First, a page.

One Amputee's Message Of Hope For Boston's Bombing Victims
As Lindsay Ess watched the events in Boston unfold last week, she wondered if she could help the victims of the Marathon bombing. When she found out that many had lost limbs in the explosion, she knew she could.
Ess is a quadruple amputee. In 2006, she was diagnosed with Crohn's disease. She underwent surgery for her condition, but it went terribly wrong. She developed septic shock, which lead to complete organ failure. She was in the intensive care unit for five months.
Finally, doctors told her that they had tried everything to clear the sepsis, but in order to save her life, they needed to amputate both of her hands and both of her feet.
Ess tells Weekend Edition Sunday host Rachel Martin about her journey, and how she plans to help the victims of the bombing.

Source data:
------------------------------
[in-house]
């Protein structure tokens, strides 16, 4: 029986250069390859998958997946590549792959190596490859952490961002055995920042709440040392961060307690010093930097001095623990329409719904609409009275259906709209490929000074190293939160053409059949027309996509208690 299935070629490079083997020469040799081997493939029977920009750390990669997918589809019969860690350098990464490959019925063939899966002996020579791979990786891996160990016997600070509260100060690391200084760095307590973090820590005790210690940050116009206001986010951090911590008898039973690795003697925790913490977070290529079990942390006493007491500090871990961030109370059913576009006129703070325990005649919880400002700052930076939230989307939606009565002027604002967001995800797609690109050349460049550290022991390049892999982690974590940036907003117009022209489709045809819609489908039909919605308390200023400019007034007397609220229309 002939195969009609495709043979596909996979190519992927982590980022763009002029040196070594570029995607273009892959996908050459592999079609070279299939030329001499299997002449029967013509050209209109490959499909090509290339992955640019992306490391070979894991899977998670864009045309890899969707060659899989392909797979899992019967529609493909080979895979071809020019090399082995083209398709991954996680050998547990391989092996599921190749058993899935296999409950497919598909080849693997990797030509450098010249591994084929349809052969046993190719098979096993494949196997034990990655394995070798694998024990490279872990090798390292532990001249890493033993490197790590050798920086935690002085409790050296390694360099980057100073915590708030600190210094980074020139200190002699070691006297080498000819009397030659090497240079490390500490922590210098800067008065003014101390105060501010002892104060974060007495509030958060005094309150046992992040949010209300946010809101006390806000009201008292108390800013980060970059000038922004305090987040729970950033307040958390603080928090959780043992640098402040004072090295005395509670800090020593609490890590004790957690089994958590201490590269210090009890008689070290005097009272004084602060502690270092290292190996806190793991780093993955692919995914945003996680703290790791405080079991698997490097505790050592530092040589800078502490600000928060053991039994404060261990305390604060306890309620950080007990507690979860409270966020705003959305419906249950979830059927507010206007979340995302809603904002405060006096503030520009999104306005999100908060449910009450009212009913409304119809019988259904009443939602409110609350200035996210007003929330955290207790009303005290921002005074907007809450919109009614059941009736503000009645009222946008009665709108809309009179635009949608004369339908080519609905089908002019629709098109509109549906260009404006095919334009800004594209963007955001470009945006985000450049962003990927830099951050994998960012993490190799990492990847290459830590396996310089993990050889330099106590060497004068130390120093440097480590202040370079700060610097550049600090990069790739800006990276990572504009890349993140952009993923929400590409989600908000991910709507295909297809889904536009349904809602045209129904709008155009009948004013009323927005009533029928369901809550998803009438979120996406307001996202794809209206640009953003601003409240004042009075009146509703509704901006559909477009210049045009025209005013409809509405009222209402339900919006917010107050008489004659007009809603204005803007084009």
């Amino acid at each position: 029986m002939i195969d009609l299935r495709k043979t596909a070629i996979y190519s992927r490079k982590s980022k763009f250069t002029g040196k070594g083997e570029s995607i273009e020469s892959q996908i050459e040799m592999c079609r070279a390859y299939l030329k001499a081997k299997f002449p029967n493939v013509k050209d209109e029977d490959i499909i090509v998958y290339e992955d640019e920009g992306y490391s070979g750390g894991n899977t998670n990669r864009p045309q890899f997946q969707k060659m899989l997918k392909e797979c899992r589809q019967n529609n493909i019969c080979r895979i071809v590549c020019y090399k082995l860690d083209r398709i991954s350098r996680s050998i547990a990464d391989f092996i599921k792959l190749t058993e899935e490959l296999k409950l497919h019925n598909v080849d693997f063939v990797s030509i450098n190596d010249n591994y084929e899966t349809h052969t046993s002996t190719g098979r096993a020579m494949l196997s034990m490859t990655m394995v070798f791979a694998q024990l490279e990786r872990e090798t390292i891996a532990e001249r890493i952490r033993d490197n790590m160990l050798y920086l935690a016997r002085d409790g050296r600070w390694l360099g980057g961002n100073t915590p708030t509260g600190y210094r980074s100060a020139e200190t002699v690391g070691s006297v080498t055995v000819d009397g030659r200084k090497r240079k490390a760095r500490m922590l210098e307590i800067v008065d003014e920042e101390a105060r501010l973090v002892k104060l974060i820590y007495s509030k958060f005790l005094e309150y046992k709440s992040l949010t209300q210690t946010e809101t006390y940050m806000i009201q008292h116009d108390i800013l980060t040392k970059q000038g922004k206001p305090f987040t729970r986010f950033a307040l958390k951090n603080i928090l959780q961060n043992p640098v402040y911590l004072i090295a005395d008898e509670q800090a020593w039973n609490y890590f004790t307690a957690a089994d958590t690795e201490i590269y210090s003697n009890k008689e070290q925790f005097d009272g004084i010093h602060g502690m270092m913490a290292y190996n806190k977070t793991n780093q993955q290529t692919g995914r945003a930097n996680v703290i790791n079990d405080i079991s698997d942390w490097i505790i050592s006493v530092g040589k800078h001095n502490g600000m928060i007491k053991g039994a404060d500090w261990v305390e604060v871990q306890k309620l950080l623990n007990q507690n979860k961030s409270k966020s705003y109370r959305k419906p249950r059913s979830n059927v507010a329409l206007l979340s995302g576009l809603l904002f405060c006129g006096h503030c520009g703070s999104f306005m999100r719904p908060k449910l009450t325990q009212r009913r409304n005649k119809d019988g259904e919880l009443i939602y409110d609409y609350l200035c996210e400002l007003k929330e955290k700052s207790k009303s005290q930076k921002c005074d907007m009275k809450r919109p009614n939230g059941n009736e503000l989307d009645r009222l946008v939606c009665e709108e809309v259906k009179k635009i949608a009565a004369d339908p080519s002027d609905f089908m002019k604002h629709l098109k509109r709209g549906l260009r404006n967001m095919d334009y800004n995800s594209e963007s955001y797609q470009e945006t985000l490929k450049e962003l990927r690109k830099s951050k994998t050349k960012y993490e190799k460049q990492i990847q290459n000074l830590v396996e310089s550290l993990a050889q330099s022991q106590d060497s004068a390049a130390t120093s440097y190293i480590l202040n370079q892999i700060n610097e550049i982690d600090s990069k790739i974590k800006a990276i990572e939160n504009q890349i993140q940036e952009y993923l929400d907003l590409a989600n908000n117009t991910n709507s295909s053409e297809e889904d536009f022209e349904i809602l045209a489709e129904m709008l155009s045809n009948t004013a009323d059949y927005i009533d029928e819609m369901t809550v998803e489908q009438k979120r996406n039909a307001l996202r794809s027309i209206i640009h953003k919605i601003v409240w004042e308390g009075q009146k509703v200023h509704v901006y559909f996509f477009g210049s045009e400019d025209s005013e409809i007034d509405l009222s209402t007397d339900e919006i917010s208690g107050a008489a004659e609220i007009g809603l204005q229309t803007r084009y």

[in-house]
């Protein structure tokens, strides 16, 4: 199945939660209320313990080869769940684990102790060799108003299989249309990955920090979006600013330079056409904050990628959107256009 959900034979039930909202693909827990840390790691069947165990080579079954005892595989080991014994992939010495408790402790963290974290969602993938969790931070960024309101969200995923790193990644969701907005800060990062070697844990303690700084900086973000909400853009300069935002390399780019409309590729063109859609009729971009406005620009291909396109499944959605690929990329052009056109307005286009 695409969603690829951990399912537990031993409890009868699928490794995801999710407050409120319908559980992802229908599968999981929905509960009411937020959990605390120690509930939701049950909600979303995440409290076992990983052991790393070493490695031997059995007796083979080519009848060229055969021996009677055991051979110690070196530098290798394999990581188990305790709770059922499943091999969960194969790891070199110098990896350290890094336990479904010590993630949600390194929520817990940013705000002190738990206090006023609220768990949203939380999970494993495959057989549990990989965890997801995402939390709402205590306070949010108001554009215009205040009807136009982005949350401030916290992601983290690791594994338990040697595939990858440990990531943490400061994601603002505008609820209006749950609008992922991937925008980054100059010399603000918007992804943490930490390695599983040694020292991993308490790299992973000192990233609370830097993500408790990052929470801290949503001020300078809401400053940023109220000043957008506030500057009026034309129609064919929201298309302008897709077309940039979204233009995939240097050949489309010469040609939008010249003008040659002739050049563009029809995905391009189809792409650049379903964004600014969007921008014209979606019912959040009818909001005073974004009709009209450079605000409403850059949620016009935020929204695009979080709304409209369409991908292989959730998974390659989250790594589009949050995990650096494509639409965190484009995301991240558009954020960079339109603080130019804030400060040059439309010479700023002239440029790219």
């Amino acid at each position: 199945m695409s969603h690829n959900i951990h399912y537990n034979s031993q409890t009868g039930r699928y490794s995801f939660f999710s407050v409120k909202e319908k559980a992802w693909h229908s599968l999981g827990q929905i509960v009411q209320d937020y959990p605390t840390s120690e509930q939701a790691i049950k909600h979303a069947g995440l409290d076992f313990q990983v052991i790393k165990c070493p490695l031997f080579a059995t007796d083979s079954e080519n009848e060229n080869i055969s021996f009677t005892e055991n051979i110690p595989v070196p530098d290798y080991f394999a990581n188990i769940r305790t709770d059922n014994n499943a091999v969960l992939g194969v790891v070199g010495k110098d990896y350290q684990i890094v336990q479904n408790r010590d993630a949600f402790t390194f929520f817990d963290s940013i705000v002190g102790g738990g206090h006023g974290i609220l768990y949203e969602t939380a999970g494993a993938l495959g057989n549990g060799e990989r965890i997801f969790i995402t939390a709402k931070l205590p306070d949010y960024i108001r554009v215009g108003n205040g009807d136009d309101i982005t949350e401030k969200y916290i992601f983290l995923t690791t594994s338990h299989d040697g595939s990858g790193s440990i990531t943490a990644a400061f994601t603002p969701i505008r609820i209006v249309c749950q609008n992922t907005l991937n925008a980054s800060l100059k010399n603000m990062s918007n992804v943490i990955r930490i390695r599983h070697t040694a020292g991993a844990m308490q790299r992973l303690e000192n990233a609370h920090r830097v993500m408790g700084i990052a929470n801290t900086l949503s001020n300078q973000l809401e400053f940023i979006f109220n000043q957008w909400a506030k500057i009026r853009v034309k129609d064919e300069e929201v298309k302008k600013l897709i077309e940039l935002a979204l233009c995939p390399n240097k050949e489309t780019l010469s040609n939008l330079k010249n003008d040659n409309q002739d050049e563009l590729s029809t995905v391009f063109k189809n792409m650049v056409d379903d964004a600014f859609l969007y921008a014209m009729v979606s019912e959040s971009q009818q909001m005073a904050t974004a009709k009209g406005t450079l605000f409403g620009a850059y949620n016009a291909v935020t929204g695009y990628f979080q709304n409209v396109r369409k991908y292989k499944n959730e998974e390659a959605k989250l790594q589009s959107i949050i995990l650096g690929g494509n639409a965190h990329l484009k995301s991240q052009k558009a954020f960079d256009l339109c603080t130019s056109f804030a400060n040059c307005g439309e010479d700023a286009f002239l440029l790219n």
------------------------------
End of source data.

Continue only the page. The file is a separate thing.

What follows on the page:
On accepting Her amputations
"It didn't really sink in until I came home from the hospital and saw all of my pictures of my previous life ... and really understood that I needed to move forward. I couldn't just sit in my bed and cry anymore."
On life as an amputee
"You don't realize how much you use your hands until you don't have them anymore. And there was a lot of things I could not do ... almost everything, until I had a prosthesis, which were basically like hooks on my hands."
On the Boston Marathon bombing
"It put me back to the hopeless feeling ... Then after a little bit, it's like, 'I want to help.' I have been called upon a lot to go to hospitals to speak with new amputees around the area, and I've seen — there, in the hospital and in physical therapy, where I was wanting to walk again — I've seen in their eyes, a loss of hope. A look of just, 'How am I ever going to get my life back?'"
On wanting to help
"Even before Boston, I knew that I wanted to go back to school to get a rehabilitational counseling degree. But now that Boston is here, I feel an obligation and duty that God has entrusted me with, to give hope to these people. It helps to see other people that have embraced it and actually loved their life. And also, sometimes it takes somebody else that's been there and done that to say 'Wow, you're doing awesome.'"
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